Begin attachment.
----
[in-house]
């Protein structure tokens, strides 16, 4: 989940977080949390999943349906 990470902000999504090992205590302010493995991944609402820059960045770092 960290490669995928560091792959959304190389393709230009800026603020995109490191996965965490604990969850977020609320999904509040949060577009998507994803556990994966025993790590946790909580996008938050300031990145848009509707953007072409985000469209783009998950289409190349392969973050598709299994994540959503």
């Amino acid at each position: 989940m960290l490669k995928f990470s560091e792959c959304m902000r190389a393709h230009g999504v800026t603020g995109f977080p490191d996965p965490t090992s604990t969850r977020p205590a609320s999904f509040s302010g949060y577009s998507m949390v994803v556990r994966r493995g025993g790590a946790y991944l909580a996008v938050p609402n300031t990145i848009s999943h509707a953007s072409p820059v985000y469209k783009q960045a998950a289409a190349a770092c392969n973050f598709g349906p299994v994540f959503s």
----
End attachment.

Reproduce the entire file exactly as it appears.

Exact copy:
[in-house]
């Protein structure tokens, strides 16, 4: 989940977080949390999943349906 990470902000999504090992205590302010493995991944609402820059960045770092 960290490669995928560091792959959304190389393709230009800026603020995109490191996965965490604990969850977020609320999904509040949060577009998507994803556990994966025993790590946790909580996008938050300031990145848009509707953007072409985000469209783009998950289409190349392969973050598709299994994540959503």
């Amino acid at each position: 989940m960290l490669k995928f990470s560091e792959c959304m902000r190389a393709h230009g999504v800026t603020g995109f977080p490191d996965p965490t090992s604990t969850r977020p205590a609320s999904f509040s302010g949060y577009s998507m949390v994803v556990r994966r493995g025993g790590a946790y991944l909580a996008v938050p609402n300031t990145i848009s999943h509707a953007s072409p820059v985000y469209k783009q960045a998950a289409a190349a770092c392969n973050f598709g349906p299994v994540f959503s």